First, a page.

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Star Trek: Voyager – Counterpoint (Review)

Counterpoint is a spectacular episode of Star Trek: Voyager, a highlight of the fifth season and of the seven season run in general.

Counterpoint is meticulously constructed, put together with a great deal of care and consideration. This is most obvious in the plotting and characterisation in the episode, in the way that the focus of the story remains constant while peeling back the layers on the characters involved. Too many Voyager episodes indulge in a contrived sequence of “… and then…” plotting, while Counterpoint is an episode that understands what it is about and is content to explore its ideas and its characters to their logical conclusions.

Playing it pitch perfect.

Counterpoint benefits from two superb central performances. Mark Harelik is one of the strongest one-shot guest stars to appear on Voyager, playing Kashyk as an endearingly ambiguous figure caught half way between a conventional romantic lead and a fascist thug. However, Counterpoint works best as a showcase for Kate Mulgrew as Kathryn Janeway. Mulgrew has always been one of the strongest members of Voyager‘s primary cast, but the production team always struggled to play to her strengths while building a consistent character.

Counterpoint is an episode that plays perfectly to the strengths of all involved, creating a symphony where all of the orchestra is playing both in key and in time with one another. At this point in the run, Voyager should be producing episodes like this with much greater consistency.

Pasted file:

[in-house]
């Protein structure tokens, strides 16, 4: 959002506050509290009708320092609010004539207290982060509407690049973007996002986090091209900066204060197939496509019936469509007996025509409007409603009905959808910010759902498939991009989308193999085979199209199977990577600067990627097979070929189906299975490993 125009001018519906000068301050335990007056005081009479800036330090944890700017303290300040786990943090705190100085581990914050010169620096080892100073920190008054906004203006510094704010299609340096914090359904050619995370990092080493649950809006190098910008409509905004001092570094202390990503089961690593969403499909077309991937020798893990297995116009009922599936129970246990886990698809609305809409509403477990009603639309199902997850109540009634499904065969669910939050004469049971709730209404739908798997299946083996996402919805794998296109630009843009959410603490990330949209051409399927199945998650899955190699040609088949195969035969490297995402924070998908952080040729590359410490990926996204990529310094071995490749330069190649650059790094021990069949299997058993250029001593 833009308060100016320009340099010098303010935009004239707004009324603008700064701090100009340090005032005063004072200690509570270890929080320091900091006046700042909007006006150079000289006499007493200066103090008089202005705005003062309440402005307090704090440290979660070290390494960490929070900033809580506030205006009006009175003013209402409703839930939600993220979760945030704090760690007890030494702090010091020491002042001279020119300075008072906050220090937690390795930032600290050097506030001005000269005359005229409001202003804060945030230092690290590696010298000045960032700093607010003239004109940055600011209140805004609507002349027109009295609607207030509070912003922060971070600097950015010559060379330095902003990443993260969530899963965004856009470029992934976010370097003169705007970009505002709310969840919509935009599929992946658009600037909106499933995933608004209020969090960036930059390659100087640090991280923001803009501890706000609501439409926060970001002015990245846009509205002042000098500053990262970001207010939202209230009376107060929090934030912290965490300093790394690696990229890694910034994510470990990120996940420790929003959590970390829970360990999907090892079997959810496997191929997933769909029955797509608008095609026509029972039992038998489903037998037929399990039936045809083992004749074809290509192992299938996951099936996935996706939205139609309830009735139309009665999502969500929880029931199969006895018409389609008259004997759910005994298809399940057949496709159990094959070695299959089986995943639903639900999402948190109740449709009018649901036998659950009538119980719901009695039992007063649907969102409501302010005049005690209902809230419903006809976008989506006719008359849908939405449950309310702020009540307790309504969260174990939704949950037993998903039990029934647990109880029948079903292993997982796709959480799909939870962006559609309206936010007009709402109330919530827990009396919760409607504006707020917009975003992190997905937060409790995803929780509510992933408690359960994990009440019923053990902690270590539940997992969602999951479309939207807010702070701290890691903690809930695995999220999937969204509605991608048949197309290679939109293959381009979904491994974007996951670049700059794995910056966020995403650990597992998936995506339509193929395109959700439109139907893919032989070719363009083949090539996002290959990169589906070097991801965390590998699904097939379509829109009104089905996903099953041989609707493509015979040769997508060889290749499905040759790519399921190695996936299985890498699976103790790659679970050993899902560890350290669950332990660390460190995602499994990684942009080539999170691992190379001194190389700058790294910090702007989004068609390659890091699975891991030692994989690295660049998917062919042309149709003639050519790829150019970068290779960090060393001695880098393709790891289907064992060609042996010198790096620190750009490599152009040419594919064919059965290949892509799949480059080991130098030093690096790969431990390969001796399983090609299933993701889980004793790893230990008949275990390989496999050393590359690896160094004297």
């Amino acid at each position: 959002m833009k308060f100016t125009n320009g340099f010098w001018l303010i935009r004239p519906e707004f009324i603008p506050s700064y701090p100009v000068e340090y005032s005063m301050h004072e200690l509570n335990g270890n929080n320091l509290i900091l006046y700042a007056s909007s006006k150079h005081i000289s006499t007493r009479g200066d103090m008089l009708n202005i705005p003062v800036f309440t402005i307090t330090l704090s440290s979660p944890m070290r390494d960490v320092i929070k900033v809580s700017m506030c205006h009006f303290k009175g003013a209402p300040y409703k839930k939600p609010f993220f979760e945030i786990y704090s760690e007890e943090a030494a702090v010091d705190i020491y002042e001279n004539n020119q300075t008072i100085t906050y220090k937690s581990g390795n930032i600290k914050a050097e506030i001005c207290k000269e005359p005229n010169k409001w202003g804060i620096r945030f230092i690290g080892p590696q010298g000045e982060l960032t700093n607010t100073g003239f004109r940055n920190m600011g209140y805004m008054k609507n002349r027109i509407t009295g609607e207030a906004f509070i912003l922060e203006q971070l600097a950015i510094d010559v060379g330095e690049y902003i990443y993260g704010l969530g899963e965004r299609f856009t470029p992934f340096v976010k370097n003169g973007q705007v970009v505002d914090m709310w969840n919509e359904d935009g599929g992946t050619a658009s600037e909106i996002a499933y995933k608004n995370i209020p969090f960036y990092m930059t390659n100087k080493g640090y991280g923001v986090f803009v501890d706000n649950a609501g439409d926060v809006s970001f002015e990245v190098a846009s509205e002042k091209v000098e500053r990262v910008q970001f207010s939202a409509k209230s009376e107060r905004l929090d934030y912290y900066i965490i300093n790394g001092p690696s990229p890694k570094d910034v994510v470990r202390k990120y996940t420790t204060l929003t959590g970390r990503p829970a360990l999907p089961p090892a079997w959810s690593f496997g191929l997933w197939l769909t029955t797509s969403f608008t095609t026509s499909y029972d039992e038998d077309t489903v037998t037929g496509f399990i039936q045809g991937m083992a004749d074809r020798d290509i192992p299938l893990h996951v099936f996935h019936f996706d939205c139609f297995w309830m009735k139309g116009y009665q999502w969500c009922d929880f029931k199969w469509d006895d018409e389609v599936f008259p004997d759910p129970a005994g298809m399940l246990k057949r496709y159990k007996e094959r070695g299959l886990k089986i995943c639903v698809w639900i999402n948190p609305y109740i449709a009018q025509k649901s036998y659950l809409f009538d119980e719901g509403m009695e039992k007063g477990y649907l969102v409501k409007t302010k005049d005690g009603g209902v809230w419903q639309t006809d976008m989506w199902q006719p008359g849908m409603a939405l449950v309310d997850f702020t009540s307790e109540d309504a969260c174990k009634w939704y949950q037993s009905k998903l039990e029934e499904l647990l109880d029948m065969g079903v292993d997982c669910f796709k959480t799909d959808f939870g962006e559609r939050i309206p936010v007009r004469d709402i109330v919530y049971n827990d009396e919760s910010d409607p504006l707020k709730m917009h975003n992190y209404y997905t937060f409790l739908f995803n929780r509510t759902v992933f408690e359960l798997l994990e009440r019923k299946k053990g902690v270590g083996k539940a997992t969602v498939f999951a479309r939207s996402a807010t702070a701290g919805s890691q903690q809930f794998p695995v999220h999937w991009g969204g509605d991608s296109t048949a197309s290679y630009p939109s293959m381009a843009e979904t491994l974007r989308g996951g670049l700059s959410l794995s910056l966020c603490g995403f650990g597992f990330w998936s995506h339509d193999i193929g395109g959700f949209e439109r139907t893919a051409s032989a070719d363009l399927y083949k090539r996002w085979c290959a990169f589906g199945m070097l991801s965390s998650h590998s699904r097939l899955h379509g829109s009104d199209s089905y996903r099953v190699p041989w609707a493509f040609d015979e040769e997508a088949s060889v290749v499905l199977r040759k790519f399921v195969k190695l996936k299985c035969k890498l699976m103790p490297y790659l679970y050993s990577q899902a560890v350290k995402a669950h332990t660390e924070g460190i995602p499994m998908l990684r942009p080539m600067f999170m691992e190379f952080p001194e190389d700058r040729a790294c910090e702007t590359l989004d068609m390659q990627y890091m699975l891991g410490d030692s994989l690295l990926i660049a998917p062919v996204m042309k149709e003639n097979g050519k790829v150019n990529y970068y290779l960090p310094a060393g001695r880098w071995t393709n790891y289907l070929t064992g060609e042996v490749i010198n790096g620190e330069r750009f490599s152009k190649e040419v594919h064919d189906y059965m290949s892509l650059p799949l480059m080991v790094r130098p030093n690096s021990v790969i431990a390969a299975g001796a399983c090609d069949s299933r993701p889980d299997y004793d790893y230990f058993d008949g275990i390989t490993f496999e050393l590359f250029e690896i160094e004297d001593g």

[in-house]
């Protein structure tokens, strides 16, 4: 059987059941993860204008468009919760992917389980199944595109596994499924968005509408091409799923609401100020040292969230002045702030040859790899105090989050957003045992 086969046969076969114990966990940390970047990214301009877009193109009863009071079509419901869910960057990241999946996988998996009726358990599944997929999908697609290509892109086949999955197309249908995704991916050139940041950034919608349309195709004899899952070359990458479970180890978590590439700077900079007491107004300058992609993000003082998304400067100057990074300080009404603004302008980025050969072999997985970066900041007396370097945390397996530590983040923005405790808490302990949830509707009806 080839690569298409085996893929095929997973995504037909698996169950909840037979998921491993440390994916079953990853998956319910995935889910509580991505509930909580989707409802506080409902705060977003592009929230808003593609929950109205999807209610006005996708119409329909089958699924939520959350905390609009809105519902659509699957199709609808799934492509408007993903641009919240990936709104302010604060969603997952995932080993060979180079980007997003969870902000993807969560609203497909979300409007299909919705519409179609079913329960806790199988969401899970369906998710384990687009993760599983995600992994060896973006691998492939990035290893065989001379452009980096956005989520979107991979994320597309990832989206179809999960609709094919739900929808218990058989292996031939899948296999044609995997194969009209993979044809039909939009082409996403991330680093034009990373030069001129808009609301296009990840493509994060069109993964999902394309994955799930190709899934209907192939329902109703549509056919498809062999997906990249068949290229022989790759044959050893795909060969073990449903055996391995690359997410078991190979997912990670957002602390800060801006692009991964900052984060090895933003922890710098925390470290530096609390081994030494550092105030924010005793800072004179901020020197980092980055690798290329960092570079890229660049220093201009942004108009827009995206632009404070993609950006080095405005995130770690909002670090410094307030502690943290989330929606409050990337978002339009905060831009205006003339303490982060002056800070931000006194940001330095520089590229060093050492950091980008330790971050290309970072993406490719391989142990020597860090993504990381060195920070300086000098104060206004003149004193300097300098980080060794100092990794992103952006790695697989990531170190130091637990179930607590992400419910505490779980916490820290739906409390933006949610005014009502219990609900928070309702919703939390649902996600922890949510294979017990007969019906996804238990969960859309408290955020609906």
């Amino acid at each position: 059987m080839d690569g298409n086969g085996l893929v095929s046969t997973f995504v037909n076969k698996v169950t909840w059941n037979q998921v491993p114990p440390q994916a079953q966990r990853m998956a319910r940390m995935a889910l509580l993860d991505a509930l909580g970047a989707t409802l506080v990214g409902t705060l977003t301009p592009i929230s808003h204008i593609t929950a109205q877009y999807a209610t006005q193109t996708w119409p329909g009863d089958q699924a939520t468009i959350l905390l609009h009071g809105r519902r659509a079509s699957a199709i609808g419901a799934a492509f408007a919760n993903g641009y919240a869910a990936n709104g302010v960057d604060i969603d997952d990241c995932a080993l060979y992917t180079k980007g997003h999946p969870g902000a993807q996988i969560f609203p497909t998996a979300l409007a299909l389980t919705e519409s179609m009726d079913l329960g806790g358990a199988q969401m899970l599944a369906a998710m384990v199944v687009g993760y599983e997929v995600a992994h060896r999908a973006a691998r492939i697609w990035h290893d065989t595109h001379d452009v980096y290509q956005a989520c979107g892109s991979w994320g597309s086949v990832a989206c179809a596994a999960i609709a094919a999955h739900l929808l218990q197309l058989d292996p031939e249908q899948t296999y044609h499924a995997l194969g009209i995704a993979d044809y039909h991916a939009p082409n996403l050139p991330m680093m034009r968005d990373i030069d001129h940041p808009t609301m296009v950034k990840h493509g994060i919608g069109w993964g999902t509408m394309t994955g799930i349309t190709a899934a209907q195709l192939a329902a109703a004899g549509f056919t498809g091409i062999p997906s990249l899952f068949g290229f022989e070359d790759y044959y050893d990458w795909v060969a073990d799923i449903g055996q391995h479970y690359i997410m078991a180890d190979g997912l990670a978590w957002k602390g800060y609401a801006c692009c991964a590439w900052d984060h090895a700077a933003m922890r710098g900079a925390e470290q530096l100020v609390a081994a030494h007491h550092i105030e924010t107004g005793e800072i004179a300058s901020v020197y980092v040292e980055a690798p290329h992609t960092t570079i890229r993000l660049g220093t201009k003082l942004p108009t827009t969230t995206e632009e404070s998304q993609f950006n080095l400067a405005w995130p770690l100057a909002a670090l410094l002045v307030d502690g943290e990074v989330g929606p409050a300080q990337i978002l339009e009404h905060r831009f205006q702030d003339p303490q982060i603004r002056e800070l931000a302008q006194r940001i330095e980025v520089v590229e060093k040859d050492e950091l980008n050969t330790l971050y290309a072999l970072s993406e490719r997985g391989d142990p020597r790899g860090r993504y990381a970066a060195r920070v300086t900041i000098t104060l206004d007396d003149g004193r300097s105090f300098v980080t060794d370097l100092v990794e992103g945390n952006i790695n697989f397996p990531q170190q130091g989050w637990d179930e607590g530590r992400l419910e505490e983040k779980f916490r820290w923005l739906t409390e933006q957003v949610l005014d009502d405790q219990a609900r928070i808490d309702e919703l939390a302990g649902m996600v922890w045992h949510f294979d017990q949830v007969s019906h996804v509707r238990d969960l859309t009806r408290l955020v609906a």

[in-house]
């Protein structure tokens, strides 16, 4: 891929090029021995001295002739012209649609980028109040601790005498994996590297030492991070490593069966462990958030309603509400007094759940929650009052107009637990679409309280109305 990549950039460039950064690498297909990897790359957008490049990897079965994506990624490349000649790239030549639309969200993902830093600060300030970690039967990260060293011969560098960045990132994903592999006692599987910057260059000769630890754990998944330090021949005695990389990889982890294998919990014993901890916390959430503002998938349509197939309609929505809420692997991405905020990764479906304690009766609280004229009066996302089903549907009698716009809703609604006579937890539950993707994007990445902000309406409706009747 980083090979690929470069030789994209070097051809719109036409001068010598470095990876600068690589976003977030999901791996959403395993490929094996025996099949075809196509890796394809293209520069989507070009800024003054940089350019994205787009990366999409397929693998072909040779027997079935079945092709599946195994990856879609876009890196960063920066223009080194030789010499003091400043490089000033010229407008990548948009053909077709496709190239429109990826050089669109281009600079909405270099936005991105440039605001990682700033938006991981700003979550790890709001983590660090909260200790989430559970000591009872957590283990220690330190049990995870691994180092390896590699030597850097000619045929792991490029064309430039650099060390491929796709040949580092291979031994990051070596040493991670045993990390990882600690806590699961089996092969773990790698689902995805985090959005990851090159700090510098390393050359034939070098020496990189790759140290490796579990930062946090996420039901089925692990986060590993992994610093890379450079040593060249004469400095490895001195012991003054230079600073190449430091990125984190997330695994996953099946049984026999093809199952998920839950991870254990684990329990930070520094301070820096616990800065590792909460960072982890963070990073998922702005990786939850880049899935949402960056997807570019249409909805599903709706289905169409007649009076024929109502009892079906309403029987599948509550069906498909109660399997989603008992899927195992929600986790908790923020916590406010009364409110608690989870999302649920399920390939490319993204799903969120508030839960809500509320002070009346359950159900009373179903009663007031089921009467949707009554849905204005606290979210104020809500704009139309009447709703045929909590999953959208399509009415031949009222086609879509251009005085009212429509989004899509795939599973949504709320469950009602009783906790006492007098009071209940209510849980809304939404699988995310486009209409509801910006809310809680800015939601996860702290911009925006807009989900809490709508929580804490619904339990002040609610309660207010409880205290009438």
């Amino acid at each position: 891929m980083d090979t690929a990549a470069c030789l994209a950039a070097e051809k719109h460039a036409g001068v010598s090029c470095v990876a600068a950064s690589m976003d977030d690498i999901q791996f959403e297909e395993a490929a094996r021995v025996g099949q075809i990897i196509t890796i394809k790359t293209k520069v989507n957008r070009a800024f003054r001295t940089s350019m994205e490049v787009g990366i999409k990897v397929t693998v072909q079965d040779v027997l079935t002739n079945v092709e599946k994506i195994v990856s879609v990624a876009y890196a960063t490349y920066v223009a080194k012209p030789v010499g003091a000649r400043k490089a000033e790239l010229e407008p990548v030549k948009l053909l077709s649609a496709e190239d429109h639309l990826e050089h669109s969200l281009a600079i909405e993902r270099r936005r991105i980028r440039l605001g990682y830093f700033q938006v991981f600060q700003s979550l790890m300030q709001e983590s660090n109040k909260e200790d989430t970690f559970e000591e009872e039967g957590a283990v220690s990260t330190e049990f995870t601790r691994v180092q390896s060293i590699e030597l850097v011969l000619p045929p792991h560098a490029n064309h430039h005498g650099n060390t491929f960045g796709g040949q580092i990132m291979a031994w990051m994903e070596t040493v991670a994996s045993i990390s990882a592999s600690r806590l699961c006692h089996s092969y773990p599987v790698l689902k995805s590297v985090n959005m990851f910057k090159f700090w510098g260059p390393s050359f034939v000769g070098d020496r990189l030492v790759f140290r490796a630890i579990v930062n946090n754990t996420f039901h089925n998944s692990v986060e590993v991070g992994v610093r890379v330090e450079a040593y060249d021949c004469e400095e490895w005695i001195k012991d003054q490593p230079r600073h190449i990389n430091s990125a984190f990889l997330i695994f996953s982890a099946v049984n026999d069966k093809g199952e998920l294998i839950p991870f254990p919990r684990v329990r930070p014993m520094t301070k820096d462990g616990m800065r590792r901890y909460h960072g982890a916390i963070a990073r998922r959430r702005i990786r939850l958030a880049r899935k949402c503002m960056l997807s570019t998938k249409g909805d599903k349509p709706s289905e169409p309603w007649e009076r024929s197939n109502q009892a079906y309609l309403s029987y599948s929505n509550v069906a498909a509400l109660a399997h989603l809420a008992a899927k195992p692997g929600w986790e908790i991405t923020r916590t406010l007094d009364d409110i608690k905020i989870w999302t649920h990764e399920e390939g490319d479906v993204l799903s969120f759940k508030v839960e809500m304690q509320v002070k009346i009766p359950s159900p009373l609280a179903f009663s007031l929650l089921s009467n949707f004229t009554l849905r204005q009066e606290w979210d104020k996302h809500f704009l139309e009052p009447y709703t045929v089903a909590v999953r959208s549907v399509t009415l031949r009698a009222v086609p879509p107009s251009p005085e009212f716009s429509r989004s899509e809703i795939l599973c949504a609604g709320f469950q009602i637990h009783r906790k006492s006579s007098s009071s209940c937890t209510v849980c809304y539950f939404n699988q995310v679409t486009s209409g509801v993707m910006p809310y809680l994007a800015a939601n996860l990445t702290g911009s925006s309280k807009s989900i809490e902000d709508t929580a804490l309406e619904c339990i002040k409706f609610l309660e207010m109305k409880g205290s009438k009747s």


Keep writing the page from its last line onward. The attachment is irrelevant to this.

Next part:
Near kiss.

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Star Trek: Voyager – Thirty Days (Review)

Thirty Days is a fascinating misfire.

Thirty Days is build around a number of interesting ideas. In terms of character, there is the framing device that finds Tom Paris sentenced to spend one month in the brig after an act of crass insubordination, suggesting a relapse into the “bad boy” persona that was largely forgotten after Ex Post Facto, barring the occasional revival for episodes like Vis á Vis. It also hints at questions of discipline on the ship, something around which Star Trek: Voyager has skirted in the past in episodes like Prime Factors and Manoeuvres. There is a compelling story here, somewhere.

Watching Thirty Days can feel like…

In terms of science-fiction plot elements, Thirty Days features the first ocean planet in the history of the Star Trek franchise. That is interesting of itself. What wonders lurk within an ocean world? What would life look like had it never left the sea and set foot on land? There is something decidedly pulpy and magical about a planet that has no surface of which to speak, instead comprised of waves and tides. Even with the flimsiest of plots, this element alone should provide fodder for an exciting installment.

Unfortunately, Thirty Days fumbles both of these interesting elements, falling victim to a recurring issue with the plotting on Voyager. The pacing is awkward, the plot points are under-developed, the framing device is hackneyed. The script for Thirty Days seems far more concerned about hitting the forty-five minute mark than it does with using these elements to tell a compelling story. The result is a bit of a wash.

Water conservation.

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Star Trek: Voyager – Nothing Human (Review)